Dare to Compare
Not often does a two year starter on the Hawkeye defense return with two more years of eligibility, but redshirt junior Djimon Colbert brings 23 career starts to his weakside linebacker position. Colbert, 6’1” 235 pounds, came to Iowa as a defensive back prospect before switching to linebacker following his redshirt season. Can he have the same breakout junior season that another former defensive back turned weakside linebacker, Anthony Hitchens, had in 2012?
Colbert and Hitchens have nearly identical size measurements, but Hitchens did not have a career start to his name prior to his junior season. He then went on to be a two-time All-Big Ten selection before being drafted in the fourth round of the NFL Draft by the Dallas Cowboys. I’m not ready to predict a Hitchens level career, but I do think Colbert’s statistical production will increase substantially. While Hitchens was able to adjust to the positional change during practice, it was trial-by-fire for Colbert.
While it was not the best game of Colbert’s season, we will be looking at a few plays from the 2019 game against Penn State. With access to the SkyCam video, we can get a better look at Colbert’s play compared to the traditional tv camera angle.
With more and more teams utilizing spread formations and concepts, a player like Colbert is important with his ability to play inside or outside of the box.
One area Colbert is able to shine is utilizing his quickness in the box to avoid blockers and attack upfield.
Penn State brings a tight formation and Colbert is aligned directly behind the defensive tackle and between the A and B gaps. He and middle linebacker Kristian Welch are running an inside cross blitz attacking the A gap. Penn State’s right tackle is pulling back inside toward the gap Colbert is attacking. Colbert is able to easily avoid the lineman, stack the running back who is acting as a lead blocker, and blow the play up five yards in the backfield.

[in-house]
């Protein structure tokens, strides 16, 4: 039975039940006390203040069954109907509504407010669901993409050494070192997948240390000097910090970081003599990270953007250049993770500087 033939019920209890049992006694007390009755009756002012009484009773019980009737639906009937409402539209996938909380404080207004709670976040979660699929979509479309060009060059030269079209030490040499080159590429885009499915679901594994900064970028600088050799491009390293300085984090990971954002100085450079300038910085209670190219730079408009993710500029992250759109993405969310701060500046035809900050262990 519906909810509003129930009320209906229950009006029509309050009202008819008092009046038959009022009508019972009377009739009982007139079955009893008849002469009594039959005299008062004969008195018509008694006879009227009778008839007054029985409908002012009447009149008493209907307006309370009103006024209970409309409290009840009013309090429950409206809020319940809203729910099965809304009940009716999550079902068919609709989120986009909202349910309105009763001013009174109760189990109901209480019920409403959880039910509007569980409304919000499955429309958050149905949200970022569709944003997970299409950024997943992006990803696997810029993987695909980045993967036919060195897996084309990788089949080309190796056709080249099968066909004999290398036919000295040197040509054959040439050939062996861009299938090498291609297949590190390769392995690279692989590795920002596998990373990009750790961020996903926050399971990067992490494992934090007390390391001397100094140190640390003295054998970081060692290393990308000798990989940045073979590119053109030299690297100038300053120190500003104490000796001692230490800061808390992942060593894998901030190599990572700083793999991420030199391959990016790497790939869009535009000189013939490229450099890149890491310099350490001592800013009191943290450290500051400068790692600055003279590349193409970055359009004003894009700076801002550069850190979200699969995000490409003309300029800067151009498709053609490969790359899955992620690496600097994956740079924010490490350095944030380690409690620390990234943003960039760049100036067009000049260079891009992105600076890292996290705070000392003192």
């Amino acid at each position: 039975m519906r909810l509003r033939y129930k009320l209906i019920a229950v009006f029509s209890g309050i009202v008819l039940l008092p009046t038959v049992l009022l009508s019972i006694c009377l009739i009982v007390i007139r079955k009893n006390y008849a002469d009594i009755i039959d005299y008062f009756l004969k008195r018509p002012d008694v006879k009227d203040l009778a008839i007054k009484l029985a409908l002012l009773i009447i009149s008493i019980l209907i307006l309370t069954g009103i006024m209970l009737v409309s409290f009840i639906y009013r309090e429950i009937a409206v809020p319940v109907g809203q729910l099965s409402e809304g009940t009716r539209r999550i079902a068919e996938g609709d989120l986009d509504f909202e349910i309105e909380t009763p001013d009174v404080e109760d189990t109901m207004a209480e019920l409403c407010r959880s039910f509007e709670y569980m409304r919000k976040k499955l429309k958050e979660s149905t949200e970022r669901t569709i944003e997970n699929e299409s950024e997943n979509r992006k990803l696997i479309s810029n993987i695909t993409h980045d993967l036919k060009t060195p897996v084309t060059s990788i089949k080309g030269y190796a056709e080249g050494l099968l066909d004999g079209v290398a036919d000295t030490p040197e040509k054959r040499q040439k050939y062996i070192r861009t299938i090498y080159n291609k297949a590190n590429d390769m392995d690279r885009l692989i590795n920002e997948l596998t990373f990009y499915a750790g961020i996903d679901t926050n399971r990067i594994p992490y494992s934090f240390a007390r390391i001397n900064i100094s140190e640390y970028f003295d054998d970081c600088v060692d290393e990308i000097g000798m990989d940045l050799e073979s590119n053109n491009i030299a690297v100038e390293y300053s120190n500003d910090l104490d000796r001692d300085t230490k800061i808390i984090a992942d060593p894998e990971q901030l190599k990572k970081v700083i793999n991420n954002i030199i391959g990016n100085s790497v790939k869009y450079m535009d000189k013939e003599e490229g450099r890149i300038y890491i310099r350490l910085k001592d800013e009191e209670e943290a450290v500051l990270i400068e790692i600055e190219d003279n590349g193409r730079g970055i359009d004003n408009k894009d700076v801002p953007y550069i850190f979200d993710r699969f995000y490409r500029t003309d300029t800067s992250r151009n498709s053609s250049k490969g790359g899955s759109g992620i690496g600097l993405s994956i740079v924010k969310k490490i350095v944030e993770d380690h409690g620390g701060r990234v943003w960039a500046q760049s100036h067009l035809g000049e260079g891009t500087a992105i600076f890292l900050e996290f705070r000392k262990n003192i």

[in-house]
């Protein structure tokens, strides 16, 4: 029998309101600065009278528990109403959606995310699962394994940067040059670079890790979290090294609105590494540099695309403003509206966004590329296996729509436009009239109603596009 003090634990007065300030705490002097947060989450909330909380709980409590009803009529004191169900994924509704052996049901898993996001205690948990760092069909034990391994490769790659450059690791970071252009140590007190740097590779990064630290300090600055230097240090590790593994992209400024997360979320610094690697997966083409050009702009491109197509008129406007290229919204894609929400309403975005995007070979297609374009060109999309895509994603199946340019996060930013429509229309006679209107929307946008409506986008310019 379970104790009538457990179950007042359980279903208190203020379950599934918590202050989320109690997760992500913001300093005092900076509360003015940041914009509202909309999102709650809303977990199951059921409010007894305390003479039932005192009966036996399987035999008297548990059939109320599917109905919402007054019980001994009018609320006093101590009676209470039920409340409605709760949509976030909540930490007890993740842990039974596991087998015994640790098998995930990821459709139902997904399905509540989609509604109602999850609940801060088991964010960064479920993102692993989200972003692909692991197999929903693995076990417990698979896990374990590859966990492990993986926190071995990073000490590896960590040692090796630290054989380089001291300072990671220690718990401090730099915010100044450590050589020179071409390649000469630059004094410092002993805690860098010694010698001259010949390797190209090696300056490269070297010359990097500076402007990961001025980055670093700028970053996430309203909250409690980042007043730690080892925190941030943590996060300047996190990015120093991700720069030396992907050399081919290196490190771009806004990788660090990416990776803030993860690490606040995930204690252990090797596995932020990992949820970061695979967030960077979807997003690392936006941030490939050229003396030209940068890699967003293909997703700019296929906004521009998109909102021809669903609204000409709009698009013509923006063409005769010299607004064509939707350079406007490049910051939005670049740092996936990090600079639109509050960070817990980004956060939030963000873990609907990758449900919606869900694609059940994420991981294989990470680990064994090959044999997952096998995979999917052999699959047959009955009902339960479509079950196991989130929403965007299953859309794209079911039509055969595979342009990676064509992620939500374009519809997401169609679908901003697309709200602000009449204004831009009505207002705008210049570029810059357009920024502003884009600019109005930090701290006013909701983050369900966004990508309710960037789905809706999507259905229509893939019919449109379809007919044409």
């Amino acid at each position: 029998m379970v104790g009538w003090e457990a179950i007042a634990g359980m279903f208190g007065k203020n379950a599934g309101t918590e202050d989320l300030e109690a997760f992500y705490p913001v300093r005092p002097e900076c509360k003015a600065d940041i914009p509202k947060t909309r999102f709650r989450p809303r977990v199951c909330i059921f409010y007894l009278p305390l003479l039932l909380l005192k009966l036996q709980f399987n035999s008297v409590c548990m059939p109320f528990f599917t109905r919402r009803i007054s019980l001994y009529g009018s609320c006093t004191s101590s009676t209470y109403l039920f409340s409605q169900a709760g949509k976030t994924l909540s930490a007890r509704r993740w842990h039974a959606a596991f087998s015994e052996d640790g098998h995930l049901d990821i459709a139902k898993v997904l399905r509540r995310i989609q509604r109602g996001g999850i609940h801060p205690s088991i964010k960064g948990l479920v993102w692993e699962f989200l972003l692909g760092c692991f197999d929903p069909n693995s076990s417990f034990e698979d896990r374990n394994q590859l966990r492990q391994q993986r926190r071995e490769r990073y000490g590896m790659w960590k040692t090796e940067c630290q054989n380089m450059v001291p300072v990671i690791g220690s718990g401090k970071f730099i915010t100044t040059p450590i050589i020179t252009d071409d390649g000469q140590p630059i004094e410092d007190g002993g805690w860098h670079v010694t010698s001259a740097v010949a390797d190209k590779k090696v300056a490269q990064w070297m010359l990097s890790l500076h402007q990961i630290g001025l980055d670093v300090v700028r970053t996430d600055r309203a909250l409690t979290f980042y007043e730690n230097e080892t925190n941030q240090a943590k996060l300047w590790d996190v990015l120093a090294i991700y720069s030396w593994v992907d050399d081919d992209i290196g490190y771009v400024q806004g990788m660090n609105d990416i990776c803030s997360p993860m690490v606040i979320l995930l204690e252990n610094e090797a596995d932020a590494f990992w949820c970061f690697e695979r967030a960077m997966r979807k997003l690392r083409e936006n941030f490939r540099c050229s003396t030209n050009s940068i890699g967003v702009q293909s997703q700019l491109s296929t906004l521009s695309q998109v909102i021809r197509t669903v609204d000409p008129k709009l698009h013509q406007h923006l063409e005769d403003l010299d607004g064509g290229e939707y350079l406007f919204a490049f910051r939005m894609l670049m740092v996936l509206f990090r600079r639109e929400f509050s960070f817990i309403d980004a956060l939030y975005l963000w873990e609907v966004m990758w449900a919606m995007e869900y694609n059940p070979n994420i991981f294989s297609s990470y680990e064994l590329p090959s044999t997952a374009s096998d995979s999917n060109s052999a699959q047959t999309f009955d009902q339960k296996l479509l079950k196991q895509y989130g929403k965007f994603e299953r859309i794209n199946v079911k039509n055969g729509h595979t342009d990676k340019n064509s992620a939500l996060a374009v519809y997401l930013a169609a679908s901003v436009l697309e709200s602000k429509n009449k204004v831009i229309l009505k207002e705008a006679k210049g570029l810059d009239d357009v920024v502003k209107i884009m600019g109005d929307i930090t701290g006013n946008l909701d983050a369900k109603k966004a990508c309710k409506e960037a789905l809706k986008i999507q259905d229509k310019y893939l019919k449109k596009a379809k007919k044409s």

Colbert is the only linebacker inside of the tackles to start the play. As the left guard pulls to the right, the right tackle is crashing inside toward Colbert. He doesn’t look like he tries to block Colbert, but regardless, Colbert is able to quickly jumps around him and fill the lane created for the running back. He’s able to finish the play by quickly wrapping the legs of the running back to limit the gain
On the next two plays, Colbert shows off not only his speed, but his play strength as well. He’s able to sprint outside, take on the blocking tight end, and hold his position to contain the outside run. His job here is not necessarily to make the tackle, but to occupy a blocker and string out the runner while unblocked pursuit can arrive.
The advantage of having a former defensive back playing linebacker is their speed and experience in coverage. Colbert wasn’t asked to fully defend in space, but his overall speed and natural coverage instincts allow Iowa to disguise a blitz and recover to the offense’s number one weapon.
Prior to the snap, Colbert and Welch are showing a Double A Gap Blitz look. At the snap, both linebackers retreat as Colbert immediately takes off to cover the slot receiver. He’s not able to get to KJ Hamler, who was one of the fastest players in the league, but he was able to get underneath the route enough to force the quarterback off the target and into a sack.
There are areas I’d like to see Colbert improve during the 2020 season. During the Penn State game, Iowa used Colbert on blitzes several times. While his job may not always be to full-on attack the quarterback, he does need to improve post contact initiation. On the next two clips, once he makes contact with the right guard, he is out of the play. If he can better absorb and recover from that contact, he will find himself disrupting the offense at a much higher level.
Colbert will likely not reach the 120+ tackles that Hitchens was able to record during his junior season. If he is able to increase from his low-60s to the mid-80s, I think you will see his intuition start to catch up to his natural abilities.